- Trials about having to actually rearrange our podcast room, bad mattresses, and knowing how high art should go up on the wall.
- Triumphs about the fun part of our own official podcast room in the office! Of course, we used the room planning tool and decorated it to be fun and free of chord chaos. Also, super cute matchstick holders and a successful family photo wall.
- In 2013, Jana started her blog and from that day on, never walked out the door without wearing something with trim on it.
- Jana’s obsession with trim and design, in general, started while going to UC Berkeley and continued beyond once she got to New York and saw both the glamourous and the cutthroat dark side of fashion.
- Most trim is made outside the United States, and how Jana knows where to go based on the specific design she is looking for.
- How trim makes something feel custom, adds layers and bridges different fabrics and textiles in the room, especially in interior design.
- What trim alchemy is, and how it can turn something from being ordinary to extraordinary.
- Fun trim glossary terms you can impress your friends with including “tassel Tuesdays” and “tasselicious!”
- Trimmings are considered the jewelry of textiles.
- How you can become #fringefriends with Jana and maybe even go on a cool artisan tour in Venice with her.
- The ways trim ebb and flow of being in and out of style, and what embellishments Jana finds cool now, and which ones we can look forward to in the near future.
I have a new home with the ever popular “open concept.” Since we moved in a few years ago we have struggled with the transition from kitchen to living space. We have these columns that are a constant source of annoyance because as you walk from the living room into the kitchen and you constantly have to check up and adjust walk path to not hit the column. I know the issue seems silly and slight but after knicking the column with a laundry basket about a million times I have decided its time to address the issue. The smaller opening on either side is 33.5” wide. The middle opening is 84.5”. The columns themselves are 13” wide. I know we have some furniture placement issues that are contributing to the issue. The table on the wall in the kitchen is too big. The two chairs that face the fireplace are large as well-but the one closest to the kitchen is my husband’s recliner and has to face the fireplace and TV (the current placement is our compromise.)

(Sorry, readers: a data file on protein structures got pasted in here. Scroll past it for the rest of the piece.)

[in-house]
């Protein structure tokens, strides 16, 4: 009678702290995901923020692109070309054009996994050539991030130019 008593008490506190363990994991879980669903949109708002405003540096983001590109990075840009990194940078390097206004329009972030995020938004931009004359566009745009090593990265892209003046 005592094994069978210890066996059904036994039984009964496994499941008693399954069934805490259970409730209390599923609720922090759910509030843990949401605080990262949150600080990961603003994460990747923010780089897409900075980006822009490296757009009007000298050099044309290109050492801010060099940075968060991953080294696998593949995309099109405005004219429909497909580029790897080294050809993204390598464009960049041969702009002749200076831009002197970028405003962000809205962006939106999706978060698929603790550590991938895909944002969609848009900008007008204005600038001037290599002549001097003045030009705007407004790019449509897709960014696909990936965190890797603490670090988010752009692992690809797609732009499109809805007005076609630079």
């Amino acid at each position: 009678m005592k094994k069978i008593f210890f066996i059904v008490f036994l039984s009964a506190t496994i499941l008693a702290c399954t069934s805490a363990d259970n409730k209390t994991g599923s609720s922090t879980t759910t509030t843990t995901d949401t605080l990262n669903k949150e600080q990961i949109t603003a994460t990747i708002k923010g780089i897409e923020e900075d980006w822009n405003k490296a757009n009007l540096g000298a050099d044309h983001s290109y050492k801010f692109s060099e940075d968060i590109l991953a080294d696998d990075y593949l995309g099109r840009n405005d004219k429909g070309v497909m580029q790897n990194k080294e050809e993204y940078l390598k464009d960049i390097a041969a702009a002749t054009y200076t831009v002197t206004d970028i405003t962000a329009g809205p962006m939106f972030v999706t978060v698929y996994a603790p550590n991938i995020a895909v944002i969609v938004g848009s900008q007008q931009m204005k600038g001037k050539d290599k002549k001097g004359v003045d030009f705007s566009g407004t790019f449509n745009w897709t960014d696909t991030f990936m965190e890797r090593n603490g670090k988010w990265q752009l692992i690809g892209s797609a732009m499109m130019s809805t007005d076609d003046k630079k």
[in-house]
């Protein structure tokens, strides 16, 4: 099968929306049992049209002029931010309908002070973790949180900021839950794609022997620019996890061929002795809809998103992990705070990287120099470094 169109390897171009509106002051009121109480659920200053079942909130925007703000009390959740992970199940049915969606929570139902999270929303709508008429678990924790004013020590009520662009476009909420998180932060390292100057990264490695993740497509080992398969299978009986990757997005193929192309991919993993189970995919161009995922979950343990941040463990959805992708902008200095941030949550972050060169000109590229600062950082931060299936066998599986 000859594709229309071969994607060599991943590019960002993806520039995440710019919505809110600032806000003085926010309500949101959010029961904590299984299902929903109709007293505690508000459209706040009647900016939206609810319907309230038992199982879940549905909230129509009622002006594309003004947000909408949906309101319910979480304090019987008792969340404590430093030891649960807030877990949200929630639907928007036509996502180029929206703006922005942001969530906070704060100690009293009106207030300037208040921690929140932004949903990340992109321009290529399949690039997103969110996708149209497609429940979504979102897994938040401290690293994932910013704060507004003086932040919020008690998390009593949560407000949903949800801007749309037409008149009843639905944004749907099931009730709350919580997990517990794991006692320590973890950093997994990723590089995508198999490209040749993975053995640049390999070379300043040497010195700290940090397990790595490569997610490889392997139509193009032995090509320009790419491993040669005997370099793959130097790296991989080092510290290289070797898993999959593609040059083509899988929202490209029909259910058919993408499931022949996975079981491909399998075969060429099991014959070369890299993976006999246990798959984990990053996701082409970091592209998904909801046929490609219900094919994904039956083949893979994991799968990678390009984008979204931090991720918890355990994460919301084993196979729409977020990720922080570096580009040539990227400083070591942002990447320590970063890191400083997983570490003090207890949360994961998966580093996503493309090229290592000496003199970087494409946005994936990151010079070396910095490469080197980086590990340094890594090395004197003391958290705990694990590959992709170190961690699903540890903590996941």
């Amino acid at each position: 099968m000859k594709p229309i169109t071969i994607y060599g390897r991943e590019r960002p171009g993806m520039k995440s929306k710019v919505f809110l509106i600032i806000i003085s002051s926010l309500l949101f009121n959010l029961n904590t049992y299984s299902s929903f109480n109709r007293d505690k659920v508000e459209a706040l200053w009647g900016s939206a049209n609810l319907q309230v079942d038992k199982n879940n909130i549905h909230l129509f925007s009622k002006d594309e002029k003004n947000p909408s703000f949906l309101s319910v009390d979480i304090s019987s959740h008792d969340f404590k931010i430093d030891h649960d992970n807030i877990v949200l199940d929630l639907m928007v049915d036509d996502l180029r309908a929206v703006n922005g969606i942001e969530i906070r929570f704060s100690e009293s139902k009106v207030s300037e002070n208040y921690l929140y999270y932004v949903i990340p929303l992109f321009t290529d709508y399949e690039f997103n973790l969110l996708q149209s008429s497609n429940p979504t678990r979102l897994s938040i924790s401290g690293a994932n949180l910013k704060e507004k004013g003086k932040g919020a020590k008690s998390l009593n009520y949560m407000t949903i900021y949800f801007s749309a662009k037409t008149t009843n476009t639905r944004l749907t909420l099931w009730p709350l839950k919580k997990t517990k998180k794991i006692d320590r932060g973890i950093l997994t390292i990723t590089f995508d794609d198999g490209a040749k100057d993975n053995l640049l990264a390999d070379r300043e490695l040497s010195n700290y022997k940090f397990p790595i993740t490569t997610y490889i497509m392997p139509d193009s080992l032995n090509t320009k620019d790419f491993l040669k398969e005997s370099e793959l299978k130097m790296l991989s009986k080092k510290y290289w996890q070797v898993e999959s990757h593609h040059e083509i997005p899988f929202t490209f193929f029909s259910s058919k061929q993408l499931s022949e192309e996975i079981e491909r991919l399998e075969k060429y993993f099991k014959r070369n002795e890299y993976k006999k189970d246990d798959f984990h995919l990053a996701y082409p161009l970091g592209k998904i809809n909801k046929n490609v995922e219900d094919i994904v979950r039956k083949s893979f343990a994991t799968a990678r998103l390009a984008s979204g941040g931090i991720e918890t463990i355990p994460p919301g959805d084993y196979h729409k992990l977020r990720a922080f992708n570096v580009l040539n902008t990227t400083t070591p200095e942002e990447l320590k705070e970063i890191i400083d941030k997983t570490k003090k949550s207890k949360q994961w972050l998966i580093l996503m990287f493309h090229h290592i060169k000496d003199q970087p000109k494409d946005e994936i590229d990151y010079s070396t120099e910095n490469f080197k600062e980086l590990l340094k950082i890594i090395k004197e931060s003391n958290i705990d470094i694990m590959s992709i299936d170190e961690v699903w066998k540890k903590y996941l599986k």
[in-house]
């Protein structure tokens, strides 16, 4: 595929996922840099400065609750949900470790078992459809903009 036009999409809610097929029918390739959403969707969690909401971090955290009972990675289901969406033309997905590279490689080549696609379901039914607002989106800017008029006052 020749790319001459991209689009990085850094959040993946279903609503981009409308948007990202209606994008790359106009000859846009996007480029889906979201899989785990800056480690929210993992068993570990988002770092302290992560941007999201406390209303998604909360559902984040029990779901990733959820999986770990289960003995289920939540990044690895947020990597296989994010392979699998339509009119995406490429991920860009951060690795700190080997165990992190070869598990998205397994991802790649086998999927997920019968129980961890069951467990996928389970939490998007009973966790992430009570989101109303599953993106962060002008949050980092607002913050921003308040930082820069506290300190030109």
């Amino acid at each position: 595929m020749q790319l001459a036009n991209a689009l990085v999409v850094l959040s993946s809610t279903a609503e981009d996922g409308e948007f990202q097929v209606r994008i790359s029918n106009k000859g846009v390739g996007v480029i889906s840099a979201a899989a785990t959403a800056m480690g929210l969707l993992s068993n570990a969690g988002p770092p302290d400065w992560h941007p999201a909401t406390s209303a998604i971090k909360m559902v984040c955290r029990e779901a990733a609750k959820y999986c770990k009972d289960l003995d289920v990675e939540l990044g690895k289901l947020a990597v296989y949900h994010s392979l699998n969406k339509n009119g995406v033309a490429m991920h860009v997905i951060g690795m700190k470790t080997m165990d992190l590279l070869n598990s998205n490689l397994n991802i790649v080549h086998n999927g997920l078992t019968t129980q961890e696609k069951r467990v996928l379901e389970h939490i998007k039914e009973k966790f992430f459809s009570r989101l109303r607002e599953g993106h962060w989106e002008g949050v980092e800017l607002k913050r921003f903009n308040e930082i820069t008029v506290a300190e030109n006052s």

My husband and I have been brainstorming for a while and are now considering closing up the columns and either having
- An opening in the middle-we would remove the arch and square off the top. We would close up on either side of the current columns leaving a wall from the corner on both sides.
- An opening that would span from about a foot to the right of the left column all the way to the wall on the right-if you are looking toward the living room.
We lean heavily toward option #2 since it best addresses our traffic flow issue. We have considered doing a built in banquette in the corner of the kitchen where the new wall would go. I think moving the table toward the window would cozy up that corner. And give us even more space to walk/navigate. I know a new light would be in order. Are there alternatives that maybe I can’t see?
Is it a crime to close up elements of open concept living spaces?
PS- the couch, the two chairs facing the fireplace, the piece under the tv, and the tv are the pieces we really don’t want to get rid of. The table on the wall in the kitchen could be moved and the kitchen table itself could be replaced. We have a green tower next to island for our son and he will phase out of that in the next year or so -so it stays for now. And in the living room the coffee table and accent chair in the corner could be moved as well.
Thanks for your help,
We have lots of thoughts and questions for you! Jana would suggest designing based on how you live, and where your pathways are. She would flip the table and go north/south so you can access it, and open concept is highly regarded in real estate. See if you can take down the columns, and a round dining table would soften the edges and give you more room. Make it evident which path you are taking, with some rugs and runners as well. If you do close up the big walkway, it will help create order to your traffic path. Play with the space using the Ballard Room Planning Tool and move some things around, add some amazing art, and great furniture and you are in a great place!
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The cheapest answer is to cut off the drywall on the wall side of the two small arches to give a wider doorway. Remove the desks and dog bowls etc from that pathway. They make you veer to the left .